19 million bitcoins have already been mined, meaning that there will be only 2 million more before the project reaches its 21 million limit. Industry experts consistently point to this built-in scarcity as a big part of the cryptocurrency’s appeal. Indeed, a fixed supply and an increasing demand can take away the need for complicated math.
Other experts argue that Bitcoin only has the value people give to it. The whole concept of supply and demand only works when people want something scarce — even if it previously didn’t exist. Many fear a scam, or at least do not believe crypto to be a robust asset: even though some made millions, many have also seen vast sums vanish overnight.
Of course, the rate at which new consumers are buying and exploring cryptocurrency is a strong growth factor for bitcoin. And people seem to be adopting this new technology faster than they did the internet. Bitcoin adoption has been increasing at an annual rate of 113% (vs. 63% for the internet), according to data from the digital asset management firm CoinShares. At this rate, there could hypothetically be 1 billion users by 2024 and 4 billion users by 2030.
The number of wallet worldwide also increased in the past year: 45% from January 2020 to January 2021, to an estimated 66 million. In other terms, more and more people are into crypto.
Halving, the process by which the reward given to bitcoin miners is reduced by half every four years, also has a major influence of the price of bitcoin. Historically, halvings have correlated with boom-and-bust cycles, so investors should beware of selling and buying bitcoin around these times. See previous article.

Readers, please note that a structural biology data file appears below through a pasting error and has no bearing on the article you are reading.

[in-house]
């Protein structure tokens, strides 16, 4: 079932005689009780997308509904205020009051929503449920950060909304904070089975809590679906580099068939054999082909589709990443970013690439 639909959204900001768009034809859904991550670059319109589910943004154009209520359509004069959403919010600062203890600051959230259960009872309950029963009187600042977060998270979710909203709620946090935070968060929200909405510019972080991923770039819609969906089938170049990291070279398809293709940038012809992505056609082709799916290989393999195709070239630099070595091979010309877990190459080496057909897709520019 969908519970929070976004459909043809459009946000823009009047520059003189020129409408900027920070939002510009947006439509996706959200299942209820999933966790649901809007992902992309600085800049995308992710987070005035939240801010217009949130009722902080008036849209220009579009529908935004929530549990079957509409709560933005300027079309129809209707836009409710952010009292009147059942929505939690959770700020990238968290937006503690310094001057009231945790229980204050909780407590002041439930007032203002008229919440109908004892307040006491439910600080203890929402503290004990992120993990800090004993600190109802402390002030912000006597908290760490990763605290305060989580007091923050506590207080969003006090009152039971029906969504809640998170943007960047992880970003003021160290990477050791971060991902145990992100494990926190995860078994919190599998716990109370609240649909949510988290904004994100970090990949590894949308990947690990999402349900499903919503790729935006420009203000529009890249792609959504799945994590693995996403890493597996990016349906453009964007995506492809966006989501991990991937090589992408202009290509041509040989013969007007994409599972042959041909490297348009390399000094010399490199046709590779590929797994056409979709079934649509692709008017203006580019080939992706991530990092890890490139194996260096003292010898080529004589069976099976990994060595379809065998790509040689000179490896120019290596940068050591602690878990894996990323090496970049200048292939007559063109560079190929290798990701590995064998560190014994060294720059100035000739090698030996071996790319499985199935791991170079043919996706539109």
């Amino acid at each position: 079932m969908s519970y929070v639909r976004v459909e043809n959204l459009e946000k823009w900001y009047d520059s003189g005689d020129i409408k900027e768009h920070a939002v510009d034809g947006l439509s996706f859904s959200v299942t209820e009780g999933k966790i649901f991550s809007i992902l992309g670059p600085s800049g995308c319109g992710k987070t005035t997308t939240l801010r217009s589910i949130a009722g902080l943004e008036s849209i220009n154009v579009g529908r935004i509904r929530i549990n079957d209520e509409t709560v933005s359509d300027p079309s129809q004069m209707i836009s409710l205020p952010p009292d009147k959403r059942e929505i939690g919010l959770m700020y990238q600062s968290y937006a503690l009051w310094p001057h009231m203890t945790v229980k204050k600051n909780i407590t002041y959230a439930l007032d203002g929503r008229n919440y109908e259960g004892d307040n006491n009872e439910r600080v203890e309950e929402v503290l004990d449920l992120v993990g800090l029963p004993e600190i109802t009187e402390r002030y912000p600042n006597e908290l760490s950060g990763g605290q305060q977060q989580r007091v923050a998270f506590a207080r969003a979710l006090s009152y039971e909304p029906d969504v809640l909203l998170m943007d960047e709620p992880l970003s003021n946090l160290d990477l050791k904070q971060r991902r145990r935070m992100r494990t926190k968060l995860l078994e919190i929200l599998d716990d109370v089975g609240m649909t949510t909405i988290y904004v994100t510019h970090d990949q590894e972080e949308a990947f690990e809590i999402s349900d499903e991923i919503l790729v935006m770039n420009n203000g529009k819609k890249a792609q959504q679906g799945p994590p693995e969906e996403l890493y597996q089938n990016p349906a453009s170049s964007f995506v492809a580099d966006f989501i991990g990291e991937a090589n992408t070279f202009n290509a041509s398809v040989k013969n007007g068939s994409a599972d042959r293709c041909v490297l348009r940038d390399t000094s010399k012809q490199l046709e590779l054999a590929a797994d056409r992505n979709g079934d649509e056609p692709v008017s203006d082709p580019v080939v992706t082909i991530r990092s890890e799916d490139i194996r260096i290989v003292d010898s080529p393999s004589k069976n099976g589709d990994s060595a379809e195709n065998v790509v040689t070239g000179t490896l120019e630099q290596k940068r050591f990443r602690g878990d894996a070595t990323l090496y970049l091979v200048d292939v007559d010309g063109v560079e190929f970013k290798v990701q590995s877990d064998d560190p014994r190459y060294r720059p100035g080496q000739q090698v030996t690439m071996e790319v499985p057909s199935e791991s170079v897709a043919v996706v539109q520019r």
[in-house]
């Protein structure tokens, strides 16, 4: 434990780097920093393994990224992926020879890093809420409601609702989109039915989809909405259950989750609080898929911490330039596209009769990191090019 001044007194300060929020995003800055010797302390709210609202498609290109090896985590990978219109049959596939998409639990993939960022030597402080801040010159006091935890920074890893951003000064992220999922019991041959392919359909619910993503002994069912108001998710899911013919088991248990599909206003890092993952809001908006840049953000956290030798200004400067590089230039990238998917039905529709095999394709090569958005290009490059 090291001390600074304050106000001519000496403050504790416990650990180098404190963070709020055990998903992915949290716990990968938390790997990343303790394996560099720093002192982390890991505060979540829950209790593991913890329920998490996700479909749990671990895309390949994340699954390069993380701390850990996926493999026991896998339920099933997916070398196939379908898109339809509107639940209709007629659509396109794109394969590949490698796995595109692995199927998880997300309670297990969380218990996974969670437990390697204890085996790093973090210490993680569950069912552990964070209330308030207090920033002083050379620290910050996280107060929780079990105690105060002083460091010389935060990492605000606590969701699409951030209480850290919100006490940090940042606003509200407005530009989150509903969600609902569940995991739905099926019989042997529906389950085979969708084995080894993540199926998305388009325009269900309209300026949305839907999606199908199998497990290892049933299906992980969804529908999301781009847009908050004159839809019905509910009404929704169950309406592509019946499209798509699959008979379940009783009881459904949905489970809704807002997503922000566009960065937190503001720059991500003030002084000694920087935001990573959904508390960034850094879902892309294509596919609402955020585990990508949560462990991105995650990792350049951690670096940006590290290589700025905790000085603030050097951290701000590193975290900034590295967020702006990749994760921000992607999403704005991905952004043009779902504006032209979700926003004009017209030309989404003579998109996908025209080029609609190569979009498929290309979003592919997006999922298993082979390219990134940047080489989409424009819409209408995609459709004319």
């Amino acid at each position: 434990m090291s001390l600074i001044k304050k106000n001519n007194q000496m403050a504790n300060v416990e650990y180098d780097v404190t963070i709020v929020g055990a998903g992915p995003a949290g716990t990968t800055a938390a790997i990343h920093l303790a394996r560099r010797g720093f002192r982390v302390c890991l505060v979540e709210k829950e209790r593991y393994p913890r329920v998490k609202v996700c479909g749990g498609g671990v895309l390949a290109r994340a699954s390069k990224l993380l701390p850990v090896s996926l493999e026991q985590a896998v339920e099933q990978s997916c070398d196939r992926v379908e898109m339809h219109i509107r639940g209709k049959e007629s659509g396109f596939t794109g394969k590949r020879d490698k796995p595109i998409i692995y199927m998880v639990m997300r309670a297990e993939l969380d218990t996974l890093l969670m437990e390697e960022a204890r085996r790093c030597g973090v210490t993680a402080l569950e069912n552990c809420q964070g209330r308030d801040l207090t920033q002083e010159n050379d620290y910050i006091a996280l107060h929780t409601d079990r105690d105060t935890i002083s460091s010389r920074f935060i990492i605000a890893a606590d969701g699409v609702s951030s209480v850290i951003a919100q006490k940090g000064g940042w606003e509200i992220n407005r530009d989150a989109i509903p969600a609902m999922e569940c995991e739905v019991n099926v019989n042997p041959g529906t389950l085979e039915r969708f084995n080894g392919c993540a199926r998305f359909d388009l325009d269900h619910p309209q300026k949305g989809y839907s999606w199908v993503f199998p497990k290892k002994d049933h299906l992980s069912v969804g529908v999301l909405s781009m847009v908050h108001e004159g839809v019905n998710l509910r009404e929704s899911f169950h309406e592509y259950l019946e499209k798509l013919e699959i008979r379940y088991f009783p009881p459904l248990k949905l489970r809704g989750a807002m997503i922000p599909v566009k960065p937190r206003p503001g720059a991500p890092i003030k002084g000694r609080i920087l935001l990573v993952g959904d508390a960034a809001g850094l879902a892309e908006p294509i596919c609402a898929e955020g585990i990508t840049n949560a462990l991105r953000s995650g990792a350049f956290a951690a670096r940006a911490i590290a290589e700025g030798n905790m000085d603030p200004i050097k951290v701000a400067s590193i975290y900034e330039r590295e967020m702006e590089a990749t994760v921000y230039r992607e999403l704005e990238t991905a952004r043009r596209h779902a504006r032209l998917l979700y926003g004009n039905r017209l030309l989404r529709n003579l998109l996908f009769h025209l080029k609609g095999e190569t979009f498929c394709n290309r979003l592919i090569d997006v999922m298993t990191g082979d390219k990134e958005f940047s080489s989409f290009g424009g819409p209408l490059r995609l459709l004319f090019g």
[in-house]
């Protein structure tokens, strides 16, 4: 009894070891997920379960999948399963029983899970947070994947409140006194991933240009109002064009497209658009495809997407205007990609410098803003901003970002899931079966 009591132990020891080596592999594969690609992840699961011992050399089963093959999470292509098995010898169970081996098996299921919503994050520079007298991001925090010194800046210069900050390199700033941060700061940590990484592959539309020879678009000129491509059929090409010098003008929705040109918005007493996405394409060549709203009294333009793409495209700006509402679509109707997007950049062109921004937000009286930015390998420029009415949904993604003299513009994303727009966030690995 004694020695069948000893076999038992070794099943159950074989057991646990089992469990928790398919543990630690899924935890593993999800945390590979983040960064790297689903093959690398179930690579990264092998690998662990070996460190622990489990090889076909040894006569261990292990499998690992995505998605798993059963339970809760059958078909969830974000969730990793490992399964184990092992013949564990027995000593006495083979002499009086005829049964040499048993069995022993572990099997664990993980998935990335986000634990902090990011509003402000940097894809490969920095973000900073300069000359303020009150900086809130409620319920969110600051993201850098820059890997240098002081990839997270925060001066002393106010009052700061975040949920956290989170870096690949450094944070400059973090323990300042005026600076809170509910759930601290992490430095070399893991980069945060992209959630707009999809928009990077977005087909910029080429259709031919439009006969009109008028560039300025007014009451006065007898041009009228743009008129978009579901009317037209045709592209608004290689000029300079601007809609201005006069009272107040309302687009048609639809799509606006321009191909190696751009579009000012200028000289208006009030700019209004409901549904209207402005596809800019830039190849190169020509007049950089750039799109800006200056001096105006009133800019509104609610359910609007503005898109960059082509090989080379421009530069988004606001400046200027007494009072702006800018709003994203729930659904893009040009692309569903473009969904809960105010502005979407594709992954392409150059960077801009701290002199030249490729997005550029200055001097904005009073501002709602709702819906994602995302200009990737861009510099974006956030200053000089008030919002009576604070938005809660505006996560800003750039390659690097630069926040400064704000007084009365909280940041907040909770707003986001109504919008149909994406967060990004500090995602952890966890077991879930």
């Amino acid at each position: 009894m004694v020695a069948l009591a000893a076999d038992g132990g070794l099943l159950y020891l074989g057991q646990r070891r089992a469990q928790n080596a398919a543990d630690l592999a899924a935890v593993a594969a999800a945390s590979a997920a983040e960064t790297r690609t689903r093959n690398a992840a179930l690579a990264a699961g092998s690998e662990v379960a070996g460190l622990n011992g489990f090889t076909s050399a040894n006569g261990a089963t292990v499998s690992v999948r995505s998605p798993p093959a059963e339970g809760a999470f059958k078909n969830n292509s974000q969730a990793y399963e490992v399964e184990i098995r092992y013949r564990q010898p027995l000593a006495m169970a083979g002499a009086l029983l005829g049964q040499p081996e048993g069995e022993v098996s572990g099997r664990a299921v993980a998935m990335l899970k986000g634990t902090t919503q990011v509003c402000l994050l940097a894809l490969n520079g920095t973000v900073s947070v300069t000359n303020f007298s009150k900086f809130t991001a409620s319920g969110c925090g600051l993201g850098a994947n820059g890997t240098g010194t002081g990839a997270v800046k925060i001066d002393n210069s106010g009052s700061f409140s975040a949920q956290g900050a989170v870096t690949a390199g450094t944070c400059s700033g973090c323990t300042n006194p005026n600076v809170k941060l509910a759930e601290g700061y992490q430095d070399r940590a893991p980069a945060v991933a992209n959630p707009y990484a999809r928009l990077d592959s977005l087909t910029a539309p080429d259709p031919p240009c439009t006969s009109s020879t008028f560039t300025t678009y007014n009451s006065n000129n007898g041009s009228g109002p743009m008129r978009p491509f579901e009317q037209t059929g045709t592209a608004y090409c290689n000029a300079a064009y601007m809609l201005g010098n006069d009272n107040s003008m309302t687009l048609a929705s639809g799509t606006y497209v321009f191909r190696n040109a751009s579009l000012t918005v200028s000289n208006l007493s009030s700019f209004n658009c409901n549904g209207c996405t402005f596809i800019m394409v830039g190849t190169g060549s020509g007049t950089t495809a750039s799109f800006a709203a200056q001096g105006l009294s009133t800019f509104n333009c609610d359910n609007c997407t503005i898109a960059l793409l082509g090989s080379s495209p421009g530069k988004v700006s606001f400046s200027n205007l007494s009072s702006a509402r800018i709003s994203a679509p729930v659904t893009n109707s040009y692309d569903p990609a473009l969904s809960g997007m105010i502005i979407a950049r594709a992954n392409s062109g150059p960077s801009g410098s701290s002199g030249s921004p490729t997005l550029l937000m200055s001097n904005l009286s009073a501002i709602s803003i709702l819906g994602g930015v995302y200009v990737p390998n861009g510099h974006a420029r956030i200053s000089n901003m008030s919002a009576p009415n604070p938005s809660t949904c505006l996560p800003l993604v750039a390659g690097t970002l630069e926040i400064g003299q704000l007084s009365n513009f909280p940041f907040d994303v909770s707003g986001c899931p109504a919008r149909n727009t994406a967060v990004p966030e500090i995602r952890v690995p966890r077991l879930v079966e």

More than most other assets, Bitcoin has proven a very volatile asset. While adopters see it as a store of value, its volatility and correlation to risk assets like equities (see vs the S&P500 index) brings that into question. Indeed, it has trade more in line with big tech than as a hedge, something to keep in mind as 2022 could prove bumpy for many asset classes.
Regulation will be one of the big questions of the next few years, as it has a strong influence on markets. The US has been clear on the matter and really wants to get better control over this very volatile new asset. Interestingly, when China banned cryptos, the price of Bitcoin stumbled, though it quickly bounced back. Regulation has changed back and forth in many countries, and the decisions of officials could greatly impact the future performance of bitcoin.
The adoption of cryptocurrencies, and of Bitcoin in particular, is, in our view, not in question. Both in terms of retail investors and institutions, demand for Bitcoin is growing, which should support prices in the coming years. It has not worked as well as some had anticipated as a store of value or a hedge against inflation, so investors should expect volatility to come hand in hand with their investment in this space. Still, demand usually leads to higher prices, a trend we believe will continue for 2022.